Take the pledge to vote

For a better tommorow#AajSawaroApnaKal
  • I agree to receive emails from News18

  • I promise to vote in this year's elections no matter what the odds are.
  • Please check above checkbox.

    SUBMIT

Thank you for
taking the pledge

Vote responsibly as each vote counts
and makes a diffrence

Disclaimer:

Issued in public interest by HDFC Life. HDFC Life Insurance Company Limited (Formerly HDFC Standard Life Insurance Company Limited) (“HDFC Life”). CIN: L65110MH2000PLC128245, IRDAI Reg. No. 101 . The name/letters "HDFC" in the name/logo of the company belongs to Housing Development Finance Corporation Limited ("HDFC Limited") and is used by HDFC Life under an agreement entered into with HDFC Limited. ARN EU/04/19/13618
Tech
News18 » Tech
1-min read

New Protein-Based Sensor Can Provide Inexpensive Detection of Rare Earth Metals

The detection of Lanthanides, the rare earth metals, is typically a very challenging and expensive task, but essential for their role in renewable energy.

IANS

Updated:April 24, 2019, 9:19 PM IST
facebookTwitter Pocket whatsapp
New Protein-Based Sensor Can Provide Inexpensive Detection of Rare Earth Metals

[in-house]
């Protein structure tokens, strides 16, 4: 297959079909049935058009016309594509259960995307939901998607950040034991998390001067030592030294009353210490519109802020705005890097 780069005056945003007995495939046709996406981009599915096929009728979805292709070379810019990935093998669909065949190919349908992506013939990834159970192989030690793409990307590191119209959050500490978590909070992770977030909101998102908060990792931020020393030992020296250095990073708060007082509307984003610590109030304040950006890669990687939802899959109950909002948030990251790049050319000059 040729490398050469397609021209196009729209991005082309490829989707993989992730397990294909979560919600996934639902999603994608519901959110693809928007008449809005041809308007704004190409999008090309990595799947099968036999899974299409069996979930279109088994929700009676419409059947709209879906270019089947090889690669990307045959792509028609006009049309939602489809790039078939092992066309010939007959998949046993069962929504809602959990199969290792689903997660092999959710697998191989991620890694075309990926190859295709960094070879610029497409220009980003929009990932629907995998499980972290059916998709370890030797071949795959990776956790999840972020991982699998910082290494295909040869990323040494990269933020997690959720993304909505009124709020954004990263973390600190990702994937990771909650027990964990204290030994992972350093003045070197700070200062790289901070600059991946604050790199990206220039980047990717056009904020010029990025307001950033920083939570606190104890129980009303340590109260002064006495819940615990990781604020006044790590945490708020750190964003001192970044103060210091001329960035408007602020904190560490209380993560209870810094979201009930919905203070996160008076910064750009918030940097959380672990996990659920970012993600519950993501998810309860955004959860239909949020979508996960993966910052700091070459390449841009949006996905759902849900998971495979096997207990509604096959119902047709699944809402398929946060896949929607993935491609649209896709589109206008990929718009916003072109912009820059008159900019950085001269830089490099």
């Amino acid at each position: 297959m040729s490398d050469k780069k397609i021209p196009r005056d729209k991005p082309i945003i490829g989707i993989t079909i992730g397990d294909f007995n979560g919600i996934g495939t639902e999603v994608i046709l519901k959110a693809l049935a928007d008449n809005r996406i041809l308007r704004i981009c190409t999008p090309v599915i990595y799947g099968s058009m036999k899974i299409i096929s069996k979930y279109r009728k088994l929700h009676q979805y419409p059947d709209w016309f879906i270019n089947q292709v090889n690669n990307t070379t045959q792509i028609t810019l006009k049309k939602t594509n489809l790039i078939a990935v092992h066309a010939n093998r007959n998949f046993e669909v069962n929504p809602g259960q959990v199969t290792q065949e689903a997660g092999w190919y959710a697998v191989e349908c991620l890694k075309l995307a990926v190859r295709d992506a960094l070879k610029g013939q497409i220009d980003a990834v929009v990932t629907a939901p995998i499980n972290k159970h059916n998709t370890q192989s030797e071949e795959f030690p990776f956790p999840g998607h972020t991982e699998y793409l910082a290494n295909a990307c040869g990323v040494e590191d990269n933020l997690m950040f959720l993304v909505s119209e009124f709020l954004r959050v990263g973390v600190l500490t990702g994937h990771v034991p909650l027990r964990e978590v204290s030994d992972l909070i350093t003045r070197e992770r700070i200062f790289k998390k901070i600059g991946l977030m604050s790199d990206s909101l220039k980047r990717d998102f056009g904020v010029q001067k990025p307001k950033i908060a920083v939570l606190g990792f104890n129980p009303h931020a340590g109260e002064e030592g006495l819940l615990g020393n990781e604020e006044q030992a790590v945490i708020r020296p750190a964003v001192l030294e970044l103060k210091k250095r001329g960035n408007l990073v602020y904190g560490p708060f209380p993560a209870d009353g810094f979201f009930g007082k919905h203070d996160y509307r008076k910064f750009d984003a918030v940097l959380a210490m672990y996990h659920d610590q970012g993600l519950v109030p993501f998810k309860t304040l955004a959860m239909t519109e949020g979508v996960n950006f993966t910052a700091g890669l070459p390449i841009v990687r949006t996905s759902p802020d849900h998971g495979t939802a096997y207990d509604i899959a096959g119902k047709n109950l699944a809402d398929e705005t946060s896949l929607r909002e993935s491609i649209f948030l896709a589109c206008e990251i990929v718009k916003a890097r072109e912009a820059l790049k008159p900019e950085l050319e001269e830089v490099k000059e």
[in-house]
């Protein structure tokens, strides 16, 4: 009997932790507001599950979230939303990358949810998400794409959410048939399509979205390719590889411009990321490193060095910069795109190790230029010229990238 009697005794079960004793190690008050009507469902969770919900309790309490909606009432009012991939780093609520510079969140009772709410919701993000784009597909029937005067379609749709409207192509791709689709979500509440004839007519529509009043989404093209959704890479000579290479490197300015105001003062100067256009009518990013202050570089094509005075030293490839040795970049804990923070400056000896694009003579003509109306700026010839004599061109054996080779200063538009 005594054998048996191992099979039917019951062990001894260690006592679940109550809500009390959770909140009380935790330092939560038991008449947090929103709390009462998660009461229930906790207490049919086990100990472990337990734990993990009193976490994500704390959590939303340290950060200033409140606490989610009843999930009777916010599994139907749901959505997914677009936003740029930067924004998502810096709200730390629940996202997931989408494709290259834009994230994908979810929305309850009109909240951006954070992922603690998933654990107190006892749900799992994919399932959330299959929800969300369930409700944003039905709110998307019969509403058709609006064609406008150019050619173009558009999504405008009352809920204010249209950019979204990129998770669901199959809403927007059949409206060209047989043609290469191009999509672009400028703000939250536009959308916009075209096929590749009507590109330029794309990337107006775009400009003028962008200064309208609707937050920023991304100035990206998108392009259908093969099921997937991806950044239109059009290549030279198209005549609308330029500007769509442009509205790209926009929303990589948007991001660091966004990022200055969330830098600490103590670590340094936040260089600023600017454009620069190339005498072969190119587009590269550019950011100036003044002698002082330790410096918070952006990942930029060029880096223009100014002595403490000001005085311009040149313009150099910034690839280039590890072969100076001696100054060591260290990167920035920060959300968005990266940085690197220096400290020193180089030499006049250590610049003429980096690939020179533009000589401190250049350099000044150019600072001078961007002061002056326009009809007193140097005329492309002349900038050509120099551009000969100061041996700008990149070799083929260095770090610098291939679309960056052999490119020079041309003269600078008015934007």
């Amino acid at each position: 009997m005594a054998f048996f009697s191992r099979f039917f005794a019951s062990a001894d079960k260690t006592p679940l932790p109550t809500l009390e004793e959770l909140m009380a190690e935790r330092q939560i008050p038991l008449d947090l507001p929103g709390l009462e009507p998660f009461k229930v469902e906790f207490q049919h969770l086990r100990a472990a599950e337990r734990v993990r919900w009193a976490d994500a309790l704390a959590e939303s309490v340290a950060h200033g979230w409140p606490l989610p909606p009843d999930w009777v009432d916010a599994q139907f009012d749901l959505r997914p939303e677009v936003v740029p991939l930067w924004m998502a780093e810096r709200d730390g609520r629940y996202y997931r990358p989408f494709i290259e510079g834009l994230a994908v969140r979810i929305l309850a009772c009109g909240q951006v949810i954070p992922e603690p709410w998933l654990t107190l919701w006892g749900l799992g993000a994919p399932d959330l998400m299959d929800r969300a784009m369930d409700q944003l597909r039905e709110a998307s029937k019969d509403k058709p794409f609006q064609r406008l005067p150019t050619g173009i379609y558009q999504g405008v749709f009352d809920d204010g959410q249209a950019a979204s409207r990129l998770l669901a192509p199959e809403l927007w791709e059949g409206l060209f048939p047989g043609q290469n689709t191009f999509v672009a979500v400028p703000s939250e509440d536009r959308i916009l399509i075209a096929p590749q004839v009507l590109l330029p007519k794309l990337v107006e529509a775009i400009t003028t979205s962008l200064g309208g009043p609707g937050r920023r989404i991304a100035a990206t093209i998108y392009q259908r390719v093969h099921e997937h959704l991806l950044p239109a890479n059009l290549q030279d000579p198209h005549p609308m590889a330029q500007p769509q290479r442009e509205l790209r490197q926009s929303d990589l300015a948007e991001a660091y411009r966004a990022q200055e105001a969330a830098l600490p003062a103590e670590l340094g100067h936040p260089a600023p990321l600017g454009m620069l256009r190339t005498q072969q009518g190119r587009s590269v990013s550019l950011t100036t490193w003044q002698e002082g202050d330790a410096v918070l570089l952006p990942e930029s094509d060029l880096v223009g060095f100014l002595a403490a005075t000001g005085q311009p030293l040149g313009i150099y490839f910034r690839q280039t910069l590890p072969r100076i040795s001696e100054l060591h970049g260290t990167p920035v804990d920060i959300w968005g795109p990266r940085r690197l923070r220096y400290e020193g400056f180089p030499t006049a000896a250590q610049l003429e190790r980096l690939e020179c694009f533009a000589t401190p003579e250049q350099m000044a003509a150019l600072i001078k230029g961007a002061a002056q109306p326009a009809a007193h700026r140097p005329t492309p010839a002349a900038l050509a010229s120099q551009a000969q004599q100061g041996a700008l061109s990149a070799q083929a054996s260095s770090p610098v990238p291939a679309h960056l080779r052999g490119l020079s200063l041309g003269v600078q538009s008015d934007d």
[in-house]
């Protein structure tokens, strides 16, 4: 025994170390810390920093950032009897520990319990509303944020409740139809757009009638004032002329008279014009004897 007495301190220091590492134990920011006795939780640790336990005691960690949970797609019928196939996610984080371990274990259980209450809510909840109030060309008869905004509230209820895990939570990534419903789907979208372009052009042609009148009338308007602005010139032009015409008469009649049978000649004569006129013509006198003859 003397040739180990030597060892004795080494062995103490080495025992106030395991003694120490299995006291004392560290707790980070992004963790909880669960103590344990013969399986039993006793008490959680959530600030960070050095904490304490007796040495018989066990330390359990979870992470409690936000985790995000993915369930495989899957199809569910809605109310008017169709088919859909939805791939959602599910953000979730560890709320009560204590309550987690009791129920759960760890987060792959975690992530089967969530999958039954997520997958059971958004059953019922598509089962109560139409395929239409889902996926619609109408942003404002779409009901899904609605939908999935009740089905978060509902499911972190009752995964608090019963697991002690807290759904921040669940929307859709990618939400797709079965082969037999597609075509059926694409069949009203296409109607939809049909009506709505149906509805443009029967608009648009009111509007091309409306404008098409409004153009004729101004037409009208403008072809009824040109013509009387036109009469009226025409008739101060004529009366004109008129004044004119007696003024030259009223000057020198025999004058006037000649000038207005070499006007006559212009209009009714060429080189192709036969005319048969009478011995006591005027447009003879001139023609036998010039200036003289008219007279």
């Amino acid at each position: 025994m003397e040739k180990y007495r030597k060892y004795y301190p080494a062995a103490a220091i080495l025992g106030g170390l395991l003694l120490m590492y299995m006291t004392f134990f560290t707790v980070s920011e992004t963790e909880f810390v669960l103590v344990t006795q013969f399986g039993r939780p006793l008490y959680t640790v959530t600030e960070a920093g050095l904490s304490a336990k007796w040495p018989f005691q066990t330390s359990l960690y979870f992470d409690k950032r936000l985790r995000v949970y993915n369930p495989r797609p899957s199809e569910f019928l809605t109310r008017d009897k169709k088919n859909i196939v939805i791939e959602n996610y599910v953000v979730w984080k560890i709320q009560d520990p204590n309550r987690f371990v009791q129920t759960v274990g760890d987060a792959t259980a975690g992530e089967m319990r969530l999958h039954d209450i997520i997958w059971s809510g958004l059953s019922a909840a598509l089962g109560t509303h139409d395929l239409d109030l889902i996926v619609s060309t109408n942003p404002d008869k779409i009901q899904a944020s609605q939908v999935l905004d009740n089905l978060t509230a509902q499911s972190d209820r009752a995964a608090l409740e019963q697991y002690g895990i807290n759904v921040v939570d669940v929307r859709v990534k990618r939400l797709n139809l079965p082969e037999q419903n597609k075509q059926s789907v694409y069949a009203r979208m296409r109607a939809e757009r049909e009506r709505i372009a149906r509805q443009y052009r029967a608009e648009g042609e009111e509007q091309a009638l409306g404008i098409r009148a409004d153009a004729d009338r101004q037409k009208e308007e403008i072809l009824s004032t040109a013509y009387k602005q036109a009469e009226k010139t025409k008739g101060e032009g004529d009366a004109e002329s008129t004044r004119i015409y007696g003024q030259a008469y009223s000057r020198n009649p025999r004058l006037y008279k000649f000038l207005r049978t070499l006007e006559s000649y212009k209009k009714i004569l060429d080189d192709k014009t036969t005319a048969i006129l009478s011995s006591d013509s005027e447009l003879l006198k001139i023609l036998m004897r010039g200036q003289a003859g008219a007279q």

The detection of Lanthanides, the rare earth metals, is typically a very challenging and expensive task, but essential for their role in renewable energy.

Researchers have developed a new protein-based sensor that can detect lanthanides, the rare earth metals used in smartphones and other technologies, in a more efficient and cost-effective way. The sensor changes its fluorescence when it binds to these metals, according to the study published online in the Journal of the American Chemical Society. The protein undergoes a shape change when it binds to lanthanides, which is key for the sensor's fluorescence to "turn on", said the study.

To develop the sensor, the researchers from Pennsylvania State University in the US used a protein they recently described and subsequently used to explore the biology of bacteria that use lanthanides. "Lanthanides are used in a variety of current technologies, including the screens and electronics of smartphones, batteries of electric cars, satellites, and lasers," said Joseph Cotruvo, Assistant Professor at Penn State and senior author of the study. "These elements are called rare earths, and they include chemical elements of atomic weight 57 to 71 on the periodic table," Cotruvo added.

Extracting rare earths from the environment or from industrial samples, like waste water from mines or coal waste products, is generally very challenging and expensive. "We developed a protein-based sensor that can detect tiny amounts of lanthanides in a sample, letting us know if it's worth investing resources to extract these important metals," Cotruvo said.

Get the best of News18 delivered to your inbox - subscribe to News18 Daybreak. Follow News18.com on Twitter, Instagram, Facebook, Telegram, TikTok and on YouTube, and stay in the know with what's happening in the world around you – in real time.

| Edited by: ---
Read full article
Next Story
Next Story

facebookTwitter Pocket whatsapp

Live TV

Countdown To Elections Results
To Assembly Elections 2018 Results